Why Is PR So White?
Author: Kourtney Evans
October 02, 2019
It is 2019: the era of #BlackLivesMatter and
#NoBanNoWall. And yet there is an undeniable lack of racial and ethnic
diversity within the field of public relations. It seems that many young
African Americans, Asian Americans and Latinxs do not see themselves in a
public relations career.
I first noticed this lack of diversity in my classes as a business marketing and communication studies undergraduate at San Francisco State University. I continued to notice it as I began my career. For example, I had the opportunity to join Bospar principals Tom Carpenter and Curtis Sparrer at the 2019 U.S. PR Week Awards. And while there were many black suits and gowns, there were far fewer black people.
While it’s true that many white women and members of the LGBTQ community have risen to senior-level positions at some of the biggest and most prestigious advertising, marketing and PR agencies in the business – which is great, and certainly a kind of progress – the lack of racial and ethnic diversity at all levels of the communications industry continues to be our profession’s dirty little secret.
This hasn’t escaped the notice of potential clients and employees, especially Millennials. In a 2016 study conducted by the Institute for Public Relations (IPR) and Weber Shandwick, 47% of Millennials said diversity and inclusion is an important factor when searching for jobs because diversity makes for a better place to work, increases opportunities for all employees, and improves employee morale.
So, what’s going wrong here, and how can we fix it? Let’s take a look.
The Big Picture
Our industry is failing to keep pace with the country’s changing demographics. According to the U.S. Census Bureau, by 2020, more than a third – 36.5% – of the U.S. population will be non-white. As of 2015, 1 in 7 U.S. infants (14%) were multiracial or multiethnic – nearly triple the share in 1980. By 2055, the U.S. will not even have a single racial or ethnic majority. And according to Pew Research Center, in the coming five decades, the majority of U.S. population growth will be linked to Asian and Latin American immigration.
It is unlikely that we will continue to successfully reach this growing “minority” without more representation in our firms.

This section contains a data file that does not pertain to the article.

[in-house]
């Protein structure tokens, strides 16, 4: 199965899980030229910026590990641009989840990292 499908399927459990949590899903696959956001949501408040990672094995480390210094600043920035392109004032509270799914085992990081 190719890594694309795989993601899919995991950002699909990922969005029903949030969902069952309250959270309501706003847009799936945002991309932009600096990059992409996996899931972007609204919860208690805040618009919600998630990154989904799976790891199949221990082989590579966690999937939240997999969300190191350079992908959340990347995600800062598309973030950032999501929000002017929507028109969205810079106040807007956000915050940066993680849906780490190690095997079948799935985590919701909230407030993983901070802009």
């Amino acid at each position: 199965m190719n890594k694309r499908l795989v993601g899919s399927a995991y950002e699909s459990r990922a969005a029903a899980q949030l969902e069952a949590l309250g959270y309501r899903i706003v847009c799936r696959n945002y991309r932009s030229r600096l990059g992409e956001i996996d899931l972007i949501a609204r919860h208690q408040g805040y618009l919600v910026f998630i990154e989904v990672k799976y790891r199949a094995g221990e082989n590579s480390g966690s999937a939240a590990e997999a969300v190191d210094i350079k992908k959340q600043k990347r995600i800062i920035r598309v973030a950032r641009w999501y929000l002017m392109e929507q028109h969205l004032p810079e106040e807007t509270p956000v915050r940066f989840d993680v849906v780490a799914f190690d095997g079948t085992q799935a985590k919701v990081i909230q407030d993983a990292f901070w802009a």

According to a report released last year by the City College of New York and The Holmes Report, one of the fundamental challenges is the lack of a singular definition of diversity and inclusion that would serve as a measurable standard across the industry.
Some CEOs say a barrier we’re facing is that our industry does not hold the “competitive financial or professional attraction that other industries, such as law or business, might have for diverse students.”
Time and energy can also be cited as barriers to improving diversity. But is that an acceptable excuse?
We’re all going to need to take a hand in fixing this problem – and it’s in all of our best interests to do it.
PR firms can and should take a leadership role in making our industry more inclusive and diverse. We must recruit, develop and retain talent that will reflect both our clients’ demographics and those of their customers. Consumers want to give their money to a business that cares about social change, yes. But more importantly, they want to give their money to a business that understands their own unique cultural perspective – whichever perspective that is.
Brands should also demand that their agencies adopt diversity and inclusion policies. Or they will simply choose to work with agencies which have already made the investment.
A mounting body of research shows that more diverse companies – including public relations firms – are more successful. According to McKinsey, they are better able to win top talent and improve their customer orientation; they also enjoy higher levels of productivity and employee satisfaction.
For PR firms and hiring managers, the ability to attract people of color, members of the LGBT community and other non-white heterosexual male job candidates will require commitment from the top of the organizations, stick-to-itiveness and, perhaps most crucially, imagination.
But the bottom line is that diversity is simply good business, and a more diverse team is better able to speak to an increasingly diverse audience.